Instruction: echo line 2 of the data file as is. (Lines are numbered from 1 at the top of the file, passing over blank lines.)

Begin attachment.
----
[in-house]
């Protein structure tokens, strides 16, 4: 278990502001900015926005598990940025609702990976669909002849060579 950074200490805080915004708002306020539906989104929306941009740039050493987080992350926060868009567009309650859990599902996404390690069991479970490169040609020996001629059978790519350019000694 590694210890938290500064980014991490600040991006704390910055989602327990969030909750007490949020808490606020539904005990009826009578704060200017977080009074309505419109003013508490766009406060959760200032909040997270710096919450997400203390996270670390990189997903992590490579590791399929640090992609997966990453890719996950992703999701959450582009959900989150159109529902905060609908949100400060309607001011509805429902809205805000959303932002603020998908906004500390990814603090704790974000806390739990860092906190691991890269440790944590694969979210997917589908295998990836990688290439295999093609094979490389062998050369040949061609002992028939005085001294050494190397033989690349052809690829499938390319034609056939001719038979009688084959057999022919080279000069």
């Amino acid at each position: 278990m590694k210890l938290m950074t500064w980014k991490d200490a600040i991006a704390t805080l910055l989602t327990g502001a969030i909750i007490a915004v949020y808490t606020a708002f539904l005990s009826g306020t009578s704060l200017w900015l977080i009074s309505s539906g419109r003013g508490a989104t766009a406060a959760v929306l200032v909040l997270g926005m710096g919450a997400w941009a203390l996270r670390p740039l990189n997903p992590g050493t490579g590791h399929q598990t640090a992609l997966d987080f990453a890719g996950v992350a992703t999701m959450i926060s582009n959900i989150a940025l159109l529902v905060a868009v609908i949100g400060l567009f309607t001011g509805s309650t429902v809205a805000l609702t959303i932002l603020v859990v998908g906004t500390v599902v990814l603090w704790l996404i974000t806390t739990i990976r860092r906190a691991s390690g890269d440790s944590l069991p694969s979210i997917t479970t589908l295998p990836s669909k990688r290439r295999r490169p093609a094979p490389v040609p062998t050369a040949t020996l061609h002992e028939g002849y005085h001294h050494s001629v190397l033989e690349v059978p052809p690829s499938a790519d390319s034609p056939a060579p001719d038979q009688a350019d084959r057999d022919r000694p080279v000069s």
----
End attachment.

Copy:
């Protein structure tokens, strides 16, 4: 278990502001900015926005598990940025609702990976669909002849060579 950074200490805080915004708002306020539906989104929306941009740039050493987080992350926060868009567009309650859990599902996404390690069991479970490169040609020996001629059978790519350019000694 590694210890938290500064980014991490600040991006704390910055989602327990969030909750007490949020808490606020539904005990009826009578704060200017977080009074309505419109003013508490766009406060959760200032909040997270710096919450997400203390996270670390990189997903992590490579590791399929640090992609997966990453890719996950992703999701959450582009959900989150159109529902905060609908949100400060309607001011509805429902809205805000959303932002603020998908906004500390990814603090704790974000806390739990860092906190691991890269440790944590694969979210997917589908295998990836990688290439295999093609094979490389062998050369040949061609002992028939005085001294050494190397033989690349052809690829499938390319034609056939001719038979009688084959057999022919080279000069």